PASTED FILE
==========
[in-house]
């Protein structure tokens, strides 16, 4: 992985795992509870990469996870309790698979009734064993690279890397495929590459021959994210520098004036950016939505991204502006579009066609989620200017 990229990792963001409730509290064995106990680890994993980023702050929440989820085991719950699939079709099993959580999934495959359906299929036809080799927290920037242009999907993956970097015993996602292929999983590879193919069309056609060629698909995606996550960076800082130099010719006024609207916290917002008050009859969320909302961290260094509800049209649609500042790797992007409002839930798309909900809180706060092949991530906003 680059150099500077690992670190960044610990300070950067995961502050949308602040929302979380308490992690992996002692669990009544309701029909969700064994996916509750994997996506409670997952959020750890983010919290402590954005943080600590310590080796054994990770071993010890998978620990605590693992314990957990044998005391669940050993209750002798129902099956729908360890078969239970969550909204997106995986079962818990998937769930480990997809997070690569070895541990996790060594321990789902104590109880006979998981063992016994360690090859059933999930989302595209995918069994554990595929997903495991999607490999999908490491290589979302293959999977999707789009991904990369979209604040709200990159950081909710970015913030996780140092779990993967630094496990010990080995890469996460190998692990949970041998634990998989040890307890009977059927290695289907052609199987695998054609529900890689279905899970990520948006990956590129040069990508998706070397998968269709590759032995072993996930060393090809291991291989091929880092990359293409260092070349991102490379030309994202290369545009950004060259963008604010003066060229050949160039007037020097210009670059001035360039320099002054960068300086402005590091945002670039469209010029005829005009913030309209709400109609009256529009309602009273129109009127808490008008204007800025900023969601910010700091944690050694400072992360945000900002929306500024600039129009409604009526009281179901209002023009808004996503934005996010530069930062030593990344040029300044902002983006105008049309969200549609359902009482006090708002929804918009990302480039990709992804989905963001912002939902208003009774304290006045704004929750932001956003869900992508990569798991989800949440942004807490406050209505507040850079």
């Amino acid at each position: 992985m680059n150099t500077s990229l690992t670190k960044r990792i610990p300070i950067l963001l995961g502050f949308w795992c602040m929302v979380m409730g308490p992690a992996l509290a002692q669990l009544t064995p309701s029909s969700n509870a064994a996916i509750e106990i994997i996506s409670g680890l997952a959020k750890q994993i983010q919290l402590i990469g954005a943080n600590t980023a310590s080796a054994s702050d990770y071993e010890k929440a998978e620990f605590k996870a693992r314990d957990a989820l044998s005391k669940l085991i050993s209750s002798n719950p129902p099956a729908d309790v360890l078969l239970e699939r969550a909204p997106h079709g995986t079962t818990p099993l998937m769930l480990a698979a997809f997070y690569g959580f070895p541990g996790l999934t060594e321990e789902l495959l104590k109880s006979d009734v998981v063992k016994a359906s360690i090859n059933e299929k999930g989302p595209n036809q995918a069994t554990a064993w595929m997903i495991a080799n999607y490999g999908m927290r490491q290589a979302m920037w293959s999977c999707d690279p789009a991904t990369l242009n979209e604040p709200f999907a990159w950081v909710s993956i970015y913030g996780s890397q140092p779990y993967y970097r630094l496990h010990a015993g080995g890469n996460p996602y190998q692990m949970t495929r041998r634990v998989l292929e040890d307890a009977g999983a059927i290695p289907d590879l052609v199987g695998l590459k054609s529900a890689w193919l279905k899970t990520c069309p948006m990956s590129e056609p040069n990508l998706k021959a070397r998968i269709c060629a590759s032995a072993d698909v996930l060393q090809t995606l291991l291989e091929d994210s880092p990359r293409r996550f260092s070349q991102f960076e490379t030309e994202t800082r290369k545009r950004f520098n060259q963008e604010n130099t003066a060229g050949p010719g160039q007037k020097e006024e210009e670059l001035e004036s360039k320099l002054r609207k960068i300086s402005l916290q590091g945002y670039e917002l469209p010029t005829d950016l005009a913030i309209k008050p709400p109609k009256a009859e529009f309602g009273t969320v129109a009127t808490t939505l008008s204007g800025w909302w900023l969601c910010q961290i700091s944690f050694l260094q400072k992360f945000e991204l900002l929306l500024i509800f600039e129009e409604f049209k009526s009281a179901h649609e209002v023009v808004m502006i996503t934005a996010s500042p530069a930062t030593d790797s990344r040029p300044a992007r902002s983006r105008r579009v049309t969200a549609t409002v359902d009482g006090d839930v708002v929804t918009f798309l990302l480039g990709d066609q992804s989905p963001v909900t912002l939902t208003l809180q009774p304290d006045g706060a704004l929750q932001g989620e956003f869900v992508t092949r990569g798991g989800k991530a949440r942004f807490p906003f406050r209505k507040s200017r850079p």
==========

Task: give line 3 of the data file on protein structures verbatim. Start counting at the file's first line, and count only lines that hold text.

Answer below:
């Amino acid at each position: 992985m680059n150099t500077s990229l690992t670190k960044r990792i610990p300070i950067l963001l995961g502050f949308w795992c602040m929302v979380m409730g308490p992690a992996l509290a002692q669990l009544t064995p309701s029909s969700n509870a064994a996916i509750e106990i994997i996506s409670g680890l997952a959020k750890q994993i983010q919290l402590i990469g954005a943080n600590t980023a310590s080796a054994s702050d990770y071993e010890k929440a998978e620990f605590k996870a693992r314990d957990a989820l044998s005391k669940l085991i050993s209750s002798n719950p129902p099956a729908d309790v360890l078969l239970e699939r969550a909204p997106h079709g995986t079962t818990p099993l998937m769930l480990a698979a997809f997070y690569g959580f070895p541990g996790l999934t060594e321990e789902l495959l104590k109880s006979d009734v998981v063992k016994a359906s360690i090859n059933e299929k999930g989302p595209n036809q995918a069994t554990a064993w595929m997903i495991a080799n999607y490999g999908m927290r490491q290589a979302m920037w293959s999977c999707d690279p789009a991904t990369l242009n979209e604040p709200f999907a990159w950081v909710s993956i970015y913030g996780s890397q140092p779990y993967y970097r630094l496990h010990a015993g080995g890469n996460p996602y190998q692990m949970t495929r041998r634990v998989l292929e040890d307890a009977g999983a059927i290695p289907d590879l052609v199987g695998l590459k054609s529900a890689w193919l279905k899970t990520c069309p948006m990956s590129e056609p040069n990508l998706k021959a070397r998968i269709c060629a590759s032995a072993d698909v996930l060393q090809t995606l291991l291989e091929d994210s880092p990359r293409r996550f260092s070349q991102f960076e490379t030309e994202t800082r290369k545009r950004f520098n060259q963008e604010n130099t003066a060229g050949p010719g160039q007037k020097e006024e210009e670059l001035e004036s360039k320099l002054r609207k960068i300086s402005l916290q590091g945002y670039e917002l469209p010029t005829d950016l005009a913030i309209k008050p709400p109609k009256a009859e529009f309602g009273t969320v129109a009127t808490t939505l008008s204007g800025w909302w900023l969601c910010q961290i700091s944690f050694l260094q400072k992360f945000e991204l900002l929306l500024i509800f600039e129009e409604f049209k009526s009281a179901h649609e209002v023009v808004m502006i996503t934005a996010s500042p530069a930062t030593d790797s990344r040029p300044a992007r902002s983006r105008r579009v049309t969200a549609t409002v359902d009482g006090d839930v708002v929804t918009f798309l990302l480039g990709d066609q992804s989905p963001v909900t912002l939902t208003l809180q009774p304290d006045g706060a704004l929750q932001g989620e956003f869900v992508t092949r990569g798991g989800k991530a949440r942004f807490p906003f406050r209505k507040s200017r850079p």